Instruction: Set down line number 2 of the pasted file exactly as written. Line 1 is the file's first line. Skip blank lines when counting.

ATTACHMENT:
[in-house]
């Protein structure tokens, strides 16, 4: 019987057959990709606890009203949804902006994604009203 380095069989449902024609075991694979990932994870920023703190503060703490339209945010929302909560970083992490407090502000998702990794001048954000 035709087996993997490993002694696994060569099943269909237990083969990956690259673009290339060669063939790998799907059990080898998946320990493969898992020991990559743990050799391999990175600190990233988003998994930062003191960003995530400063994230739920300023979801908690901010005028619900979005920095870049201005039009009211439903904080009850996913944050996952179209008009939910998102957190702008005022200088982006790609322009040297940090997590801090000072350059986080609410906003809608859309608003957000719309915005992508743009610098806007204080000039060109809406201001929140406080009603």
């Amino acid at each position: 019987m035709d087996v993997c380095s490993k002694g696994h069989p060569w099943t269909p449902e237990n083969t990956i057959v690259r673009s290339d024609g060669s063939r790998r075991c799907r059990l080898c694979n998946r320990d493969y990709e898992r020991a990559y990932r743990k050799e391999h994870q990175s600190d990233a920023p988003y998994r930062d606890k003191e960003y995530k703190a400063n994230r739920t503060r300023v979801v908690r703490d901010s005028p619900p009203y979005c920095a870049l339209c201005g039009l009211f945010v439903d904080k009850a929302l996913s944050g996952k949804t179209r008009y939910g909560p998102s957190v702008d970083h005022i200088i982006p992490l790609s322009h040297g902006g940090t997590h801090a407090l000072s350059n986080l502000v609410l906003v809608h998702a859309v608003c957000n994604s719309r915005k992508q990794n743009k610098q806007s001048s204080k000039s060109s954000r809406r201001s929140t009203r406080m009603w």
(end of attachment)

């Protein structure tokens, strides 16, 4: 019987057959990709606890009203949804902006994604009203 380095069989449902024609075991694979990932994870920023703190503060703490339209945010929302909560970083992490407090502000998702990794001048954000 035709087996993997490993002694696994060569099943269909237990083969990956690259673009290339060669063939790998799907059990080898998946320990493969898992020991990559743990050799391999990175600190990233988003998994930062003191960003995530400063994230739920300023979801908690901010005028619900979005920095870049201005039009009211439903904080009850996913944050996952179209008009939910998102957190702008005022200088982006790609322009040297940090997590801090000072350059986080609410906003809608859309608003957000719309915005992508743009610098806007204080000039060109809406201001929140406080009603």